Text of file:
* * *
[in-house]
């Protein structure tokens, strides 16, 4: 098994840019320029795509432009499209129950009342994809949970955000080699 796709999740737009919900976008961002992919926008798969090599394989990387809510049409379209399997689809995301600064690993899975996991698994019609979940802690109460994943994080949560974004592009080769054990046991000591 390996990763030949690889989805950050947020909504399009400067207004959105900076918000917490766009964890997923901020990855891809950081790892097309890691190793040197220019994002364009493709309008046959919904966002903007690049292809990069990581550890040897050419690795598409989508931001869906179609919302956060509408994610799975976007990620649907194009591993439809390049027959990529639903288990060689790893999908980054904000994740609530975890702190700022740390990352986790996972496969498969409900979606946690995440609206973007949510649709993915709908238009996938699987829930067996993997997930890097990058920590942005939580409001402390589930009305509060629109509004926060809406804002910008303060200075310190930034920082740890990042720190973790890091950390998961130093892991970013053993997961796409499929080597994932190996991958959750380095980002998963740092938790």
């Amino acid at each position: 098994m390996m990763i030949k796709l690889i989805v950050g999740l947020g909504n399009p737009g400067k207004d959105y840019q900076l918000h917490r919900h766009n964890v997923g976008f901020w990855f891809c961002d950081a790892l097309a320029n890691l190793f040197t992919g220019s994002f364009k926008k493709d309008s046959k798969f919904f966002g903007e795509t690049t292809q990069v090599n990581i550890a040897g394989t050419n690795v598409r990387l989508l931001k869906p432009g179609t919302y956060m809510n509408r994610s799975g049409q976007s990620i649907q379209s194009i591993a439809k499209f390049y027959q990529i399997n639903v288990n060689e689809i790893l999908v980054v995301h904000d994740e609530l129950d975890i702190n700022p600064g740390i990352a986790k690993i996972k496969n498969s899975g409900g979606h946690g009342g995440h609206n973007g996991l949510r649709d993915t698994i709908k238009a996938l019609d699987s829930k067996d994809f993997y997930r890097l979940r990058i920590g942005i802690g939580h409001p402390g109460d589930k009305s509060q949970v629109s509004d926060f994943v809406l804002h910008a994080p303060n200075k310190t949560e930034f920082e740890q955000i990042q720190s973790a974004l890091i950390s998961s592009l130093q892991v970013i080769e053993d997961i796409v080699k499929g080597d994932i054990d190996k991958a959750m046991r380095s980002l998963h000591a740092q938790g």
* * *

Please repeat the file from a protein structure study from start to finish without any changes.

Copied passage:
[in-house]
């Protein structure tokens, strides 16, 4: 098994840019320029795509432009499209129950009342994809949970955000080699 796709999740737009919900976008961002992919926008798969090599394989990387809510049409379209399997689809995301600064690993899975996991698994019609979940802690109460994943994080949560974004592009080769054990046991000591 390996990763030949690889989805950050947020909504399009400067207004959105900076918000917490766009964890997923901020990855891809950081790892097309890691190793040197220019994002364009493709309008046959919904966002903007690049292809990069990581550890040897050419690795598409989508931001869906179609919302956060509408994610799975976007990620649907194009591993439809390049027959990529639903288990060689790893999908980054904000994740609530975890702190700022740390990352986790996972496969498969409900979606946690995440609206973007949510649709993915709908238009996938699987829930067996993997997930890097990058920590942005939580409001402390589930009305509060629109509004926060809406804002910008303060200075310190930034920082740890990042720190973790890091950390998961130093892991970013053993997961796409499929080597994932190996991958959750380095980002998963740092938790």
């Amino acid at each position: 098994m390996m990763i030949k796709l690889i989805v950050g999740l947020g909504n399009p737009g400067k207004d959105y840019q900076l918000h917490r919900h766009n964890v997923g976008f901020w990855f891809c961002d950081a790892l097309a320029n890691l190793f040197t992919g220019s994002f364009k926008k493709d309008s046959k798969f919904f966002g903007e795509t690049t292809q990069v090599n990581i550890a040897g394989t050419n690795v598409r990387l989508l931001k869906p432009g179609t919302y956060m809510n509408r994610s799975g049409q976007s990620i649907q379209s194009i591993a439809k499209f390049y027959q990529i399997n639903v288990n060689e689809i790893l999908v980054v995301h904000d994740e609530l129950d975890i702190n700022p600064g740390i990352a986790k690993i996972k496969n498969s899975g409900g979606h946690g009342g995440h609206n973007g996991l949510r649709d993915t698994i709908k238009a996938l019609d699987s829930k067996d994809f993997y997930r890097l979940r990058i920590g942005i802690g939580h409001p402390g109460d589930k009305s509060q949970v629109s509004d926060f994943v809406l804002h910008a994080p303060n200075k310190t949560e930034f920082e740890q955000i990042q720190s973790a974004l890091i950390s998961s592009l130093q892991v970013i080769e053993d997961i796409v080699k499929g080597d994932i054990d190996k991958a959750m046991r380095s980002l998963h000591a740092q938790g």